Romania: Daia – The Winged Ones

June – August 2016

Daia is still in a questionable mood. Clouds roll inwards from the mountains.

Daia mist

High on the transects, the trail cameras keep a lonely vigil in the mist.

Daia up high2

Weather has a low impact on large mammal surveys, unless the rain is so heavy that it obliterates the tracks. The bird team are warier than me; their standard method is to set mist nets, very fine netting that captures birds with low risk of harm. Using mist nets in rainy conditions is not recommended for many reasons, and given that they take time to set up, it is easier to have them near camp when the weather is changeable.

Which means that the rest of us can have a look too.

Baby great tits

Red-backed shrikes are abundant.

Red backed shrike2

And a great spotted woodpecker is a nice surprise.

GSW

All the birds are fitted with an identification ring and released to continue their day.

They are far from the only animals in camp. A convolvulus hawk moth searches for nectar in the drizzle.

Hummingbird hawkmoth

Even when the wildlife is hiding, the farm kittens melt everyone’s hearts.

Daia kitten

Through it all, their wild forest cousins move noiselessly in the misty hills, fending for themselves amongst the bears.

Romania: Nou Săsesc – Wildside

June – August 2016

After a week of sliding up and down impossibly sheer slopes, I am not surprised that so much of Nou Săsesc’s wildlife is winged. Amongst them are middle-spotted woodpeckers – I crossed paths with the bird team one morning, just as they were studying this elegant chiseller of Romania’s trees.

Middle spotted woodpecker

And red-backed shrikes – they’re everywhere, watching for prey. They are songbirds with the heart of hawks.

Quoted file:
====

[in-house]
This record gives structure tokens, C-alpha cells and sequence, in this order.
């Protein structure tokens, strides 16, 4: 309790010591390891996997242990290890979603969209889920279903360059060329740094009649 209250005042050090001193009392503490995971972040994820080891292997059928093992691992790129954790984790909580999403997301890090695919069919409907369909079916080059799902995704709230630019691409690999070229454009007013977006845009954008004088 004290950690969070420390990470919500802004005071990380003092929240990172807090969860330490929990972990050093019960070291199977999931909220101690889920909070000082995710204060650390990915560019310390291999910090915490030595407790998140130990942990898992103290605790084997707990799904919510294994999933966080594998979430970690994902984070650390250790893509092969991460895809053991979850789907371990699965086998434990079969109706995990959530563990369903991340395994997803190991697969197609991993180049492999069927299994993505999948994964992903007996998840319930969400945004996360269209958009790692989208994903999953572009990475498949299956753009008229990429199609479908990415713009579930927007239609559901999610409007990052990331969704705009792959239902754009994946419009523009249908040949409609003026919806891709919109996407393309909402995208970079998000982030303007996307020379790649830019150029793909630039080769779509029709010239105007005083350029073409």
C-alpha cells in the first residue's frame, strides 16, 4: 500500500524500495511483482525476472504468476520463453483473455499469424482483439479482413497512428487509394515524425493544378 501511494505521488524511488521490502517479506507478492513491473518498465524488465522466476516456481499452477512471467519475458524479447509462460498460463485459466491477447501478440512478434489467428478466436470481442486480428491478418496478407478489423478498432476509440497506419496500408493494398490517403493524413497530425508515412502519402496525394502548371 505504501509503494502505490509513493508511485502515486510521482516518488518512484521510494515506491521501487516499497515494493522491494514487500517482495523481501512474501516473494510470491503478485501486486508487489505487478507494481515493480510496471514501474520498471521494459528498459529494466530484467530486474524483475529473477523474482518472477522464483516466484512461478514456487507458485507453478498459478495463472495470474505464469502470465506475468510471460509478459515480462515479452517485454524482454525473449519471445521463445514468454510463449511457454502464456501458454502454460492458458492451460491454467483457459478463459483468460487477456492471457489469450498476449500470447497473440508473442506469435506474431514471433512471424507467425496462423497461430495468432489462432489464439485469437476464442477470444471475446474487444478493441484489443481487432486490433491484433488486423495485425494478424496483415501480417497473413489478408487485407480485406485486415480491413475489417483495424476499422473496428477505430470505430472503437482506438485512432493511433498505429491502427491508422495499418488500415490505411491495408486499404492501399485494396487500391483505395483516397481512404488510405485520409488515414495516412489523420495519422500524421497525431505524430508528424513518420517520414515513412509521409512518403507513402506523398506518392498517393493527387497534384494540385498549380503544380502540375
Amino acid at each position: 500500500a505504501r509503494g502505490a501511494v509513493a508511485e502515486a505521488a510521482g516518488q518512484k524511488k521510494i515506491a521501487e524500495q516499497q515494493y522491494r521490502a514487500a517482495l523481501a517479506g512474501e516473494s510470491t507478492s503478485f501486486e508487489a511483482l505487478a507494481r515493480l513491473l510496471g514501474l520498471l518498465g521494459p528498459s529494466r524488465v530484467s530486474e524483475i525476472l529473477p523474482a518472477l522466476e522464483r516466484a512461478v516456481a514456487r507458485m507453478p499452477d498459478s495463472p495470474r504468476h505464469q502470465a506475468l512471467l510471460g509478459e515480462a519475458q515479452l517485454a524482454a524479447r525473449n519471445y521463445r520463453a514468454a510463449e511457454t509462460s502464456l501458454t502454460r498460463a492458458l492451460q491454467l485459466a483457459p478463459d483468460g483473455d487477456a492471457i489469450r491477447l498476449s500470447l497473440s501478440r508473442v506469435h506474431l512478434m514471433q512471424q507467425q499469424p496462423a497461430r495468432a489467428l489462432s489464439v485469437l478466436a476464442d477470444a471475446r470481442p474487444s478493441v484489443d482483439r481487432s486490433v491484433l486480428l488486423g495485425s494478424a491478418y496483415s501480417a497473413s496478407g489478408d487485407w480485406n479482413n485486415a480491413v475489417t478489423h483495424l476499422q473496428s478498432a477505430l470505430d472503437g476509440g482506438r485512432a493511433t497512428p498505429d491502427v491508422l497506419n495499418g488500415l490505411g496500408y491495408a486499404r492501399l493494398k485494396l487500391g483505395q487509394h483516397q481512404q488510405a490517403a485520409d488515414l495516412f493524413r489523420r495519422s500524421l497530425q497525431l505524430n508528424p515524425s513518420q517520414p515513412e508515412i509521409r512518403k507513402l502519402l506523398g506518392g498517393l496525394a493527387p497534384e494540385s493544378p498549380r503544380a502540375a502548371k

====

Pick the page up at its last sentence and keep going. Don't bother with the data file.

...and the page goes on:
Red backed shrike RI

The rooftops host special guests. A family of little owls roosts on the farm next to our camp, watching our work between their snoozing.

Little owl NS

And then, of course, there are the hawkmoths.

Hawkmoth NS

Down at ground level, the trail cameras caught a beech marten carrying off a frog.

Marten with frog

Overall, mammal records are low here compared to Richis; and yet, the sense of being away from the over-developed world is still strong. An excerpt from my diary dated July 2nd:

…in the evening, I tag onto the wildlife spotting group, going for a long drive up the same road which we clattered down in the morning. It seems even further in the car. After winding through wonderful hilly scenery, passing livestock and many trees, we stop at a meadow. There are signs of bear diggings on ant hills, and for a brief moment I wonder; but the charm of the evening is the utter absence of human noise. Sitting in the long grass, the world is very alive. Moths fly and bugs buzz, and a bee is being eaten by some species of false widow spider. You could forget the human voice altogether if you spent too long in a valley like this; instead there are roe deer, barking in a hoarse retch. One steps through the new growth of dense trees on the hillside above. Another barks at close range but cannot be detected with the thermal imaging camera. One student sees a fox, and we all observe two red deer bounding away. I spy a glow worm on the way back.

But mostly it is the silence, the sense that nature continues even when humanity forgets it.

This is Romania, land of contrasts.

One night you may be taught by the silence of nature, and the next giddy with rich human culture. The week ends with Romanian dancers and musicians performing in our camp. A video is here.

Next stop: Mesendorf. The land is gentler…but it is also much richer in bears.